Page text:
US 1825039 A
Description (OCR text may contain errors)
Sept. 29, 1931. ASPDEN 1,825,039
WATER SUPPLY MEANS FOR CONCRETE MIXERS Filed Oct. 21, 1927 2 Sheets-Sheet 1 anoemtoz Sept. 29, 1931. v F. ASPDEN 1,825,039 WATER SUPPLY MEANS FOR CONCRETE MIXERS Filed Oct. 21, 1927 g s t -s 2 Patented Sept. 29, 1931 UNITE-D ;STATE 5 "Par OFFICE FRANK Amen, on vAiveoUvnn, BRITISH COLUMBIA,- cANADA, 'ASSIGNOR To RAnsoME CONCRETE ivrAcHINnRx-coMPA Y; or DUNELLEN, NEW JERSE, A CORPORATION on NEW JERSEY 'WATER SUPPLY mae FOR ooivonn'rn ivrlxnns;
- Applicationfiled October 21,1927. gseriai-No. 227,651; I I
tankl throilghvalv'e and elbow 11, while This invention has to do with concrete mixing machines and more particularly relates to the means for supplying, such machines with water. 1
It is essentialin devices of thischaracter g L that the dry aggregates fedinto the mixer,
be met with a definite amount of water for each given batch. Should the percentage of water vary materially from the fixed standard the resulting mixture maybe unfit'for use in. the field due to incomplete or over hydration thereof, and the problem of measuring a definite quantity of water and feeding same to the mixer many times per hour and under varying conditions is a vexing "one.
Solutions thereof have. been presented but with indifferent success.
The improvements herein presented relate to a novel means for solving the aforementioned difliculty', operating inconjunction with the usual skipand mixer, fo r producing.
on each operation thereof, a concrete mass carrying exactlythe proper percentage of water, and involves the provision .ofa reliable mechanism for measuringzand admitting a definite quantity of Waterto the mixer which will function accurately in all positions of the apparatus and under all conditions of use.
The improvements are illustrated in the accompanying drawings in which,
Fig. 1 is a vertical: section of the. water tank,-showing inlet and outlet connections;
Fig. 2 a partial showing of a modified form of tank adaptedfor use. in. horizontal position;and i Fig. 3 a general view in side elevationlof a section of the concrete mixing machine. Referring to Figure 8, I have shown my novel tank l-supported in any suitable manner on the frame 2, 3, transported by a truck adapted for raising and lowering through 'suitablepower means (not shown) by cable 6; said bucket 5 being shown at the highest point of its travel. viz., in position for discharging its load of dry aggregates inhopper 7 leading to mixer 4:. Water supply inlet 8., having the usual cut oflfi valve 9 communicates. with the outlet 12 from the tank, connected atithe center of} its dished bottom 12, discharges into: the mixer through conduit 13'. A suitable valve Hconnects ducts Hand 13 forming a continuous discharge line from tank 1 to mixer, 4. Valve arms 15 are; connected ito lever 16 for. simultaneous ope'rationby actutherefor,v Thus in, the chargingposition of tank 1 and skip 5; said spring; maintains rod 17 and Valve arms 15 swungto the right as seen in Figure 1..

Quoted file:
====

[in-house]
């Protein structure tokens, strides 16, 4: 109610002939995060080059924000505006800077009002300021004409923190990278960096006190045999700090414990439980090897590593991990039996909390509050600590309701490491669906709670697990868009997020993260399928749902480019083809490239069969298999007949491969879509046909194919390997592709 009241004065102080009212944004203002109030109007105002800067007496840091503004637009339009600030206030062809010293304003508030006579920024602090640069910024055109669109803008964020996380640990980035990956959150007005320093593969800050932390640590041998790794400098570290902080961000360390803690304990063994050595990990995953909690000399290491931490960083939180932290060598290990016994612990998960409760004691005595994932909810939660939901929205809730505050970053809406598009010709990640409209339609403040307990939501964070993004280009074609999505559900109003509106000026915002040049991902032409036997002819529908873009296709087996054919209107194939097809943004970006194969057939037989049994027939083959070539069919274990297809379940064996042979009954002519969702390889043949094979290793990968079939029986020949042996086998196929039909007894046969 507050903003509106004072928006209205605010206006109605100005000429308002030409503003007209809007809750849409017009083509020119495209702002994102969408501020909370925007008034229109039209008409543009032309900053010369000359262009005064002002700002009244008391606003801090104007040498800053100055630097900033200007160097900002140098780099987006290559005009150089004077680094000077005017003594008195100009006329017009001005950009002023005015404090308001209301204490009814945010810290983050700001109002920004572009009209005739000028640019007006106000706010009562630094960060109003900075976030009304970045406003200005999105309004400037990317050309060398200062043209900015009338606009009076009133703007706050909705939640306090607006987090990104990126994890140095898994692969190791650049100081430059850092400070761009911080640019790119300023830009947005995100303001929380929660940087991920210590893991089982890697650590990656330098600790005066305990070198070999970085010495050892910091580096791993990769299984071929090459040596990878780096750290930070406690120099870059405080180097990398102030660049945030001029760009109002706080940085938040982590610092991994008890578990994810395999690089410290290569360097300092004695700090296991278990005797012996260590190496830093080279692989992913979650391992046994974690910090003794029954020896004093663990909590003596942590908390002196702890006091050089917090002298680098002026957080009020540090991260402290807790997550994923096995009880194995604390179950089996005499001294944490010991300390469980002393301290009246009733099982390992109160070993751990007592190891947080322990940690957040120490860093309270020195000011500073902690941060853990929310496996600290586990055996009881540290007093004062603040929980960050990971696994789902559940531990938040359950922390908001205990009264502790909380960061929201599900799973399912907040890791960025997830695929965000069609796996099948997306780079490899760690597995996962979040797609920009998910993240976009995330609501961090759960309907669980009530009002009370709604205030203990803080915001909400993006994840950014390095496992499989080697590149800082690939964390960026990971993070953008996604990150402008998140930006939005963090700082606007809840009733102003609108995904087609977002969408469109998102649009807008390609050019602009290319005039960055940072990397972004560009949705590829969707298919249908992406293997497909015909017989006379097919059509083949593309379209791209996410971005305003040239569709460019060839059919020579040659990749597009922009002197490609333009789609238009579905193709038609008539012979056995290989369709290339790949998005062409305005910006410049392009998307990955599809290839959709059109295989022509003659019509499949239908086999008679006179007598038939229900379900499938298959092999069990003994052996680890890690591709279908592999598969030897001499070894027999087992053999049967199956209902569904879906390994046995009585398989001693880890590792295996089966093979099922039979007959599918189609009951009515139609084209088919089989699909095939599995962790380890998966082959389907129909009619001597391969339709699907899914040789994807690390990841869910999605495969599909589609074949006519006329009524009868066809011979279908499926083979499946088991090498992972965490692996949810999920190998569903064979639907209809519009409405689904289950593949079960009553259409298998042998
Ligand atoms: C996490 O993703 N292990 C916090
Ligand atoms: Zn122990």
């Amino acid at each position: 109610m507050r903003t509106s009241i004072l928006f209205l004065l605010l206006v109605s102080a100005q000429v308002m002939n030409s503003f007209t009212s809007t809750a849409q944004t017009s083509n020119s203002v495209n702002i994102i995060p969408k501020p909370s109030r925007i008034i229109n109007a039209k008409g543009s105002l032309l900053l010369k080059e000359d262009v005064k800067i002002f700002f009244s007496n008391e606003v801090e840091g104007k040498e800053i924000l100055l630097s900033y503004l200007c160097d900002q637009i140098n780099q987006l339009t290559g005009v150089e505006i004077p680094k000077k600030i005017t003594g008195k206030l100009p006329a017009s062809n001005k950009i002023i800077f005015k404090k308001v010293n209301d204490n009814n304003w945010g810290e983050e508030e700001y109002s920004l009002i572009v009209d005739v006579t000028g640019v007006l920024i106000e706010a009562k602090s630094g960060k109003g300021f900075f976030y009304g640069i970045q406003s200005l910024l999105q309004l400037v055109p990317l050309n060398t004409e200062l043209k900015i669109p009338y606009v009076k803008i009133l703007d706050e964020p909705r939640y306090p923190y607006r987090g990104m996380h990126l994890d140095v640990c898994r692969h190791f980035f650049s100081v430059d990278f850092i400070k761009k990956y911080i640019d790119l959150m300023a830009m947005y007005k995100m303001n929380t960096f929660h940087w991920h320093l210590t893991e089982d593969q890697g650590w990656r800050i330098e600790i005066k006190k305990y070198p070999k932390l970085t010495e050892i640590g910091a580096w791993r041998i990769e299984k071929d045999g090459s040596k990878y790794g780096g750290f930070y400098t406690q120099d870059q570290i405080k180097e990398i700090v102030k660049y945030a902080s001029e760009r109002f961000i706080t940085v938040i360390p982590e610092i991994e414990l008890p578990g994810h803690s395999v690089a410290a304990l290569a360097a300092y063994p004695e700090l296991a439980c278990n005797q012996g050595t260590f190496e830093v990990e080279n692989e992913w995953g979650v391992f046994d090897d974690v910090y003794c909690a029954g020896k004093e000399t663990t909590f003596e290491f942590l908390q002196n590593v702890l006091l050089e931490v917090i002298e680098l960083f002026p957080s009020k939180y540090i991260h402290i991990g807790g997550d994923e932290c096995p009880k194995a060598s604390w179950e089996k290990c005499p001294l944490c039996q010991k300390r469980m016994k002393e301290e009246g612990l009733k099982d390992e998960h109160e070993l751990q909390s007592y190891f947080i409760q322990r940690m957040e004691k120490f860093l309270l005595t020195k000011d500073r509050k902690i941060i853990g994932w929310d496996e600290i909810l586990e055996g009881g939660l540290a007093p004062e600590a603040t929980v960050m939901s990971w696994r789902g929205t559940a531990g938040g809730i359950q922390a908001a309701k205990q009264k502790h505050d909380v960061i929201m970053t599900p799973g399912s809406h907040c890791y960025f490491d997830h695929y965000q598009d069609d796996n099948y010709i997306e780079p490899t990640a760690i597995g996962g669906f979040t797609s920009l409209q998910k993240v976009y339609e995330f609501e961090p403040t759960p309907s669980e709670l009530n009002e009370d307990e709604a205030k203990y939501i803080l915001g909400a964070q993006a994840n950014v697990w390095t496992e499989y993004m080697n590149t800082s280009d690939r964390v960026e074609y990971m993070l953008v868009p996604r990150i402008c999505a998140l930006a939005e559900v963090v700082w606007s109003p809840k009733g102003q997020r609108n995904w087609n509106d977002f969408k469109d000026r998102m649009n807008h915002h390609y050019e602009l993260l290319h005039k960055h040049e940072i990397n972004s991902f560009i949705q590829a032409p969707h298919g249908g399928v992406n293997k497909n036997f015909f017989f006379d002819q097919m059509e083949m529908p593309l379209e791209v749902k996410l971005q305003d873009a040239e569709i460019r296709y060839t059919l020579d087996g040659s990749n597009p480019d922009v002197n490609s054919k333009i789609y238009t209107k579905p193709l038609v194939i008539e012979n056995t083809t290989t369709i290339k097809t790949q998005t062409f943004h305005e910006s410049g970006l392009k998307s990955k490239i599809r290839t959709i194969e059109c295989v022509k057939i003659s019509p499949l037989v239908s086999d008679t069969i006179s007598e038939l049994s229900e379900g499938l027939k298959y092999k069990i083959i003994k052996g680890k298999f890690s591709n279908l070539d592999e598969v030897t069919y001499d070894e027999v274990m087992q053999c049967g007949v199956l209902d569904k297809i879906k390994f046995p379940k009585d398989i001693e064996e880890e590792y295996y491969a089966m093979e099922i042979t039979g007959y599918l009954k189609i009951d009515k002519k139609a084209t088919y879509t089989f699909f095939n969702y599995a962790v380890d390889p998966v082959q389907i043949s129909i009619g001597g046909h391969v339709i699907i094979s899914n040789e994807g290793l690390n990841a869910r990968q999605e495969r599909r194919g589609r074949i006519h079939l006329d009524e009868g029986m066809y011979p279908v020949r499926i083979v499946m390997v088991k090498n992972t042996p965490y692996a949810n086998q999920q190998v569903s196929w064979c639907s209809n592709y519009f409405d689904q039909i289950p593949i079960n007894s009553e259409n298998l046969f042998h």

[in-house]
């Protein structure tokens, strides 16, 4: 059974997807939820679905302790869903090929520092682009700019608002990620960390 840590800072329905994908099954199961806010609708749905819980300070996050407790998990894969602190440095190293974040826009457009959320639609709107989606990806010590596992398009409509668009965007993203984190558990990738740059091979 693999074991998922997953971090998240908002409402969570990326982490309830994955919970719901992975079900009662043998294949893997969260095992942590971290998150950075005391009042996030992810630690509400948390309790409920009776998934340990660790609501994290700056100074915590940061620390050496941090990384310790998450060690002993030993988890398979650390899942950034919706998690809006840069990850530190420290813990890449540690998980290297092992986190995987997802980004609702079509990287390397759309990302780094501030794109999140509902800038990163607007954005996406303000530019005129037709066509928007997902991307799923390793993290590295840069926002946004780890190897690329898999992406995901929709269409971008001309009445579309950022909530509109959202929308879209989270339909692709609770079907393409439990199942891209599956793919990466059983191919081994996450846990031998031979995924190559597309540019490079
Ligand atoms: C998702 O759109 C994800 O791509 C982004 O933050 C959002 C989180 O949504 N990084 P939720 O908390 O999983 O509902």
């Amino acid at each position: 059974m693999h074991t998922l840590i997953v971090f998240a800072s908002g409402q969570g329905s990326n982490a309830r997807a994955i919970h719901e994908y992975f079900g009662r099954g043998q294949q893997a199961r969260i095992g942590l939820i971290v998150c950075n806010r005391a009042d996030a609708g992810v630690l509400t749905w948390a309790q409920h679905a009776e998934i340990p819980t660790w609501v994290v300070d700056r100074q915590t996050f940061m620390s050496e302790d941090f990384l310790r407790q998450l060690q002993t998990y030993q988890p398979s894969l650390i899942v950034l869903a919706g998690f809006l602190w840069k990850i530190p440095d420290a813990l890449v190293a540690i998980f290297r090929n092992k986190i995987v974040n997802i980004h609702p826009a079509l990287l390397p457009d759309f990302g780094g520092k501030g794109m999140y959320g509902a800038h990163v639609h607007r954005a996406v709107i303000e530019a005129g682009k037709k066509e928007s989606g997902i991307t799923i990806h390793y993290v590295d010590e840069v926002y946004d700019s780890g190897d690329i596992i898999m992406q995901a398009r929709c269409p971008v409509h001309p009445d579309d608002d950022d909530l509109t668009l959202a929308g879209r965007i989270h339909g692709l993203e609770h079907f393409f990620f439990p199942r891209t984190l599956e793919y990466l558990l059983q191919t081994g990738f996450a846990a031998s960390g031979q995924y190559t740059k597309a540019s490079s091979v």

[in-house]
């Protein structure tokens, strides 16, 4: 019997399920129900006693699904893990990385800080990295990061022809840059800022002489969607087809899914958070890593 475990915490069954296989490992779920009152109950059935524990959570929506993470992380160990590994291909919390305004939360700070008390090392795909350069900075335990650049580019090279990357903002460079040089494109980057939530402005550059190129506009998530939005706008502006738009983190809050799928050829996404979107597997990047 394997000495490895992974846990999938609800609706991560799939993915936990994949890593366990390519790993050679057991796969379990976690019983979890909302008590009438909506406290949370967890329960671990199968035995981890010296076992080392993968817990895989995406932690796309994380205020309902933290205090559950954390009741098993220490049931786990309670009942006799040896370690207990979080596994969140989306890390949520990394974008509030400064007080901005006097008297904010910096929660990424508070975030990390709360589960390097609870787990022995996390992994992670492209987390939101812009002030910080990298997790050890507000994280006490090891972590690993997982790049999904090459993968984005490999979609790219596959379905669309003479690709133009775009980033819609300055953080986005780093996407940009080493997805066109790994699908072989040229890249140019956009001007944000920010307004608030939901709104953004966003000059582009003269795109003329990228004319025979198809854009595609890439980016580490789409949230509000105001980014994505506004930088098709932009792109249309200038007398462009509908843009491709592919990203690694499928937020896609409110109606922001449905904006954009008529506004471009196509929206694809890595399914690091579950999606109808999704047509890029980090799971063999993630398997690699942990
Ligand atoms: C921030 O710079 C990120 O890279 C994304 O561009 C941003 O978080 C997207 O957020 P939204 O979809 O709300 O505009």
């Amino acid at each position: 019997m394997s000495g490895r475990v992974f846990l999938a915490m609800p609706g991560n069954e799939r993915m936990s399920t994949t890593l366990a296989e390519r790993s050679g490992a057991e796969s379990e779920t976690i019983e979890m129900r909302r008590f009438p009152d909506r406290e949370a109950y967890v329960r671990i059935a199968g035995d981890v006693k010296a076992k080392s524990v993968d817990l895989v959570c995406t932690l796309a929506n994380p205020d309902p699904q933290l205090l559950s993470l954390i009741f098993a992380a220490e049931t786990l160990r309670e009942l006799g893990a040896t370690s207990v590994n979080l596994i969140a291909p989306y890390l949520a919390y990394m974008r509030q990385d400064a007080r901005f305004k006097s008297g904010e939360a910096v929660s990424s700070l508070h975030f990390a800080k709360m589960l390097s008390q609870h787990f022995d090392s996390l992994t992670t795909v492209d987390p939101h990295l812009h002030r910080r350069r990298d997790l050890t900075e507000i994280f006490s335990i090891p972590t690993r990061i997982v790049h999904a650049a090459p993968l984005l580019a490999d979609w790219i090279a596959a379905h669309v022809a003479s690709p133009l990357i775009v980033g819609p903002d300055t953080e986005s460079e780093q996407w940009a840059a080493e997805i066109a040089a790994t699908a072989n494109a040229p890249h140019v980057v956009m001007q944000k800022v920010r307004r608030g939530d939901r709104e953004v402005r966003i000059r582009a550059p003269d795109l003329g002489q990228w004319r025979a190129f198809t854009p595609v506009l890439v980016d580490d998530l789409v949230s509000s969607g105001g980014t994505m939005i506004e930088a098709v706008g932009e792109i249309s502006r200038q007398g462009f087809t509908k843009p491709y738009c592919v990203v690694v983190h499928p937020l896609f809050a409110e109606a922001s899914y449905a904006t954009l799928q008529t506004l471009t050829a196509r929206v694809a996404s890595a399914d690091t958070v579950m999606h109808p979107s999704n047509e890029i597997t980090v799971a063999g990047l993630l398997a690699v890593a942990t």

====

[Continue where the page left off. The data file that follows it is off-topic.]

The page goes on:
1 l/Nhile the valve actuating structure is showndiagrammatically, it is to be understood that. when same is inthe position depicted-in Figure-1, valve 10 is openand' valve 14 closedl. As well'known. in the art, said valves are so arrangedthat' upon movement from theposition in Figurel to that in Figure 3,.valve 10 will completely close before valve .14 opens- For movement in the opposite-direction, valve 14; closes before valve 10 opens. l
Referring nowto'the measuring tank 1, I haveprovidedsame with a movable disc or partition22, spanning its bore, and closely fittingthe walls of the tank-in watertight relationship. The tank l is thus divided into a water compartment Wand an air compartinent A, thecapacity of whichmay beva ried by turning worm wheel23 threaded on worm 24 which is fixedly secured at, its inner end :to partition 22 ,and extends. upwardly through the tank top.. The worm24issuitably keyed .in tank top 25 to preventrotation thereof. while wheel 23fis rotatably secured to said top in any convenient manner to prevent longitudinalmovement thereof. TWorm 24, suitably.calibrated'to indicate gallons and j v fractional parts thereof, is =pro.vide.d with a machined recess or groove 26 on which appropriate numerals are stamped. For reading the tank capacity froma lower level, an indicator 27 is keyed in recess 26, responsive to vertical movements of worm 24, and being placed in a bracket 28 to prevent rotation, terminates in a pointer .29 lying adjacent suitable calibrations on the side of thetank (see Figure 3).
The partition 22 is pierced with a plurality of ducts or air vents 3O establishing communication between" compartments W and A. I provide, however, in compartment W, a float 31, closely adjacent partition 22, and normally spaced and suspended therefrom by a plurality of suports 32 passing through ducts 30. Suitable means such as cotter pins 33 complete the support for thefloat. In order that air. and water may reach the ducts 30 and at the same time afford freedom of movement for the float, I construct my float, which is preferably circular for the chosen tank, in such a manner that there is a slight clearance between it and the tank wall. Suitable packing means 34' for sealing ducts 30 are provided on the surfaceof float 31 next adjacent partition 22. Saidpacking is shown as surrounding; supports 32, but in place thereof, I may face the entire inner surface of float 31 with'packing material.